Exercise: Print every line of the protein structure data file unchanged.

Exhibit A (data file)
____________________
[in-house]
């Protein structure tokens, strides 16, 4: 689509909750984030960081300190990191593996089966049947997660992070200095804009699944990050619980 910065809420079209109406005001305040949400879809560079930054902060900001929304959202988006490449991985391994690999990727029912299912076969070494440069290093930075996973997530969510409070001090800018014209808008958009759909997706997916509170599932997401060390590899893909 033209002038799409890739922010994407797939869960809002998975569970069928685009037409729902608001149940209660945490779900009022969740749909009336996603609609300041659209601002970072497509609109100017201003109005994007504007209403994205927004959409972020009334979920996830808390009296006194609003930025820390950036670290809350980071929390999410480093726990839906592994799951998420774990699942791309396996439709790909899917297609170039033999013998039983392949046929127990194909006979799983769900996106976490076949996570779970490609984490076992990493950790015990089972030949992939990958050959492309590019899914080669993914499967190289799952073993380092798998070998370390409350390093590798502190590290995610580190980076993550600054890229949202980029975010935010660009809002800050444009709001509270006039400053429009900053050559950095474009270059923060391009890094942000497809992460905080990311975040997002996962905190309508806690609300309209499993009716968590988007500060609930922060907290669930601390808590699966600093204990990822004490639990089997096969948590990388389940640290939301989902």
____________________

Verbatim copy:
[in-house]
């Protein structure tokens, strides 16, 4: 689509909750984030960081300190990191593996089966049947997660992070200095804009699944990050619980 910065809420079209109406005001305040949400879809560079930054902060900001929304959202988006490449991985391994690999990727029912299912076969070494440069290093930075996973997530969510409070001090800018014209808008958009759909997706997916509170599932997401060390590899893909 033209002038799409890739922010994407797939869960809002998975569970069928685009037409729902608001149940209660945490779900009022969740749909009336996603609609300041659209601002970072497509609109100017201003109005994007504007209403994205927004959409972020009334979920996830808390009296006194609003930025820390950036670290809350980071929390999410480093726990839906592994799951998420774990699942791309396996439709790909899917297609170039033999013998039983392949046929127990194909006979799983769900996106976490076949996570779970490609984490076992990493950790015990089972030949992939990958050959492309590019899914080669993914499967190289799952073993380092798998070998370390409350390093590798502190590290995610580190980076993550600054890229949202980029975010935010660009809002800050444009709001509270006039400053429009900053050559950095474009270059923060391009890094942000497809992460905080990311975040997002996962905190309508806690609300309209499993009716968590988007500060609930922060907290669930601390808590699966600093204990990822004490639990089997096969948590990388389940640290939301989902």